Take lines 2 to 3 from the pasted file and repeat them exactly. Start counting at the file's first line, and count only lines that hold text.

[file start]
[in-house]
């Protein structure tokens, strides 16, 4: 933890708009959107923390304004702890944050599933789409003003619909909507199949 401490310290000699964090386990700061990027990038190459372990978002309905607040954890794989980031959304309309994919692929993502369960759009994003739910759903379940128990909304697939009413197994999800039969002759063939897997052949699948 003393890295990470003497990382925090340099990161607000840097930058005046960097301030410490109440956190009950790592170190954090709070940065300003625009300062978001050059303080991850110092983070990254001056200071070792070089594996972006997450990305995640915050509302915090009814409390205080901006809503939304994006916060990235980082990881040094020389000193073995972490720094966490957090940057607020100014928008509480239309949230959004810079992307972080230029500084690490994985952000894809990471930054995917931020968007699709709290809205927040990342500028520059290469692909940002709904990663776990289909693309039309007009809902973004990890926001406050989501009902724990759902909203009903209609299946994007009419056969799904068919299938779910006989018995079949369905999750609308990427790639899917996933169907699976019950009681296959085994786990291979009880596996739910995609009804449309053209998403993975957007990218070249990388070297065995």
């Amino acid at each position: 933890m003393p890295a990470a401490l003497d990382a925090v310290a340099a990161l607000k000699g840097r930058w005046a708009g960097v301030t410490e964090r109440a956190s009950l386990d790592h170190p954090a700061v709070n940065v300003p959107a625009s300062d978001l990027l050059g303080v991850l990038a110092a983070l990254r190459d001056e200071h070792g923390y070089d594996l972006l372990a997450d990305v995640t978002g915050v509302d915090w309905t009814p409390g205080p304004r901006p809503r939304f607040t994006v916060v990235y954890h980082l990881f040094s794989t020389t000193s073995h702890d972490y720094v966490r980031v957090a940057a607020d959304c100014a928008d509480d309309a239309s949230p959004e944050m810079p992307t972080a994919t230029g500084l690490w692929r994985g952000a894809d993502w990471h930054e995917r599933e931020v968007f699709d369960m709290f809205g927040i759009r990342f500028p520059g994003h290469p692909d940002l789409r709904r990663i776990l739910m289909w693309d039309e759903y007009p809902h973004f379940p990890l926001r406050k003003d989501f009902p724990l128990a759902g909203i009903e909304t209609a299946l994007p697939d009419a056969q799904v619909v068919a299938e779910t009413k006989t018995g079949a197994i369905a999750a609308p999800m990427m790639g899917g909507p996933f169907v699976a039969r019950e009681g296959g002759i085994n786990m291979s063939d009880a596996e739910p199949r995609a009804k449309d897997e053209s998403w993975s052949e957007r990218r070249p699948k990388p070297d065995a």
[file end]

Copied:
């Protein structure tokens, strides 16, 4: 933890708009959107923390304004702890944050599933789409003003619909909507199949 401490310290000699964090386990700061990027990038190459372990978002309905607040954890794989980031959304309309994919692929993502369960759009994003739910759903379940128990909304697939009413197994999800039969002759063939897997052949699948 003393890295990470003497990382925090340099990161607000840097930058005046960097301030410490109440956190009950790592170190954090709070940065300003625009300062978001050059303080991850110092983070990254001056200071070792070089594996972006997450990305995640915050509302915090009814409390205080901006809503939304994006916060990235980082990881040094020389000193073995972490720094966490957090940057607020100014928008509480239309949230959004810079992307972080230029500084690490994985952000894809990471930054995917931020968007699709709290809205927040990342500028520059290469692909940002709904990663776990289909693309039309007009809902973004990890926001406050989501009902724990759902909203009903209609299946994007009419056969799904068919299938779910006989018995079949369905999750609308990427790639899917996933169907699976019950009681296959085994786990291979009880596996739910995609009804449309053209998403993975957007990218070249990388070297065995």
């Amino acid at each position: 933890m003393p890295a990470a401490l003497d990382a925090v310290a340099a990161l607000k000699g840097r930058w005046a708009g960097v301030t410490e964090r109440a956190s009950l386990d790592h170190p954090a700061v709070n940065v300003p959107a625009s300062d978001l990027l050059g303080v991850l990038a110092a983070l990254r190459d001056e200071h070792g923390y070089d594996l972006l372990a997450d990305v995640t978002g915050v509302d915090w309905t009814p409390g205080p304004r901006p809503r939304f607040t994006v916060v990235y954890h980082l990881f040094s794989t020389t000193s073995h702890d972490y720094v966490r980031v957090a940057a607020d959304c100014a928008d509480d309309a239309s949230p959004e944050m810079p992307t972080a994919t230029g500084l690490w692929r994985g952000a894809d993502w990471h930054e995917r599933e931020v968007f699709d369960m709290f809205g927040i759009r990342f500028p520059g994003h290469p692909d940002l789409r709904r990663i776990l739910m289909w693309d039309e759903y007009p809902h973004f379940p990890l926001r406050k003003d989501f009902p724990l128990a759902g909203i009903e909304t209609a299946l994007p697939d009419a056969q799904v619909v068919a299938e779910t009413k006989t018995g079949a197994i369905a999750a609308p999800m990427m790639g899917g909507p996933f169907v699976a039969r019950e009681g296959g002759i085994n786990m291979s063939d009880a596996e739910p199949r995609a009804k449309d897997e053209s998403w993975s052949e957007r990218r070249p699948k990388p070297d065995a």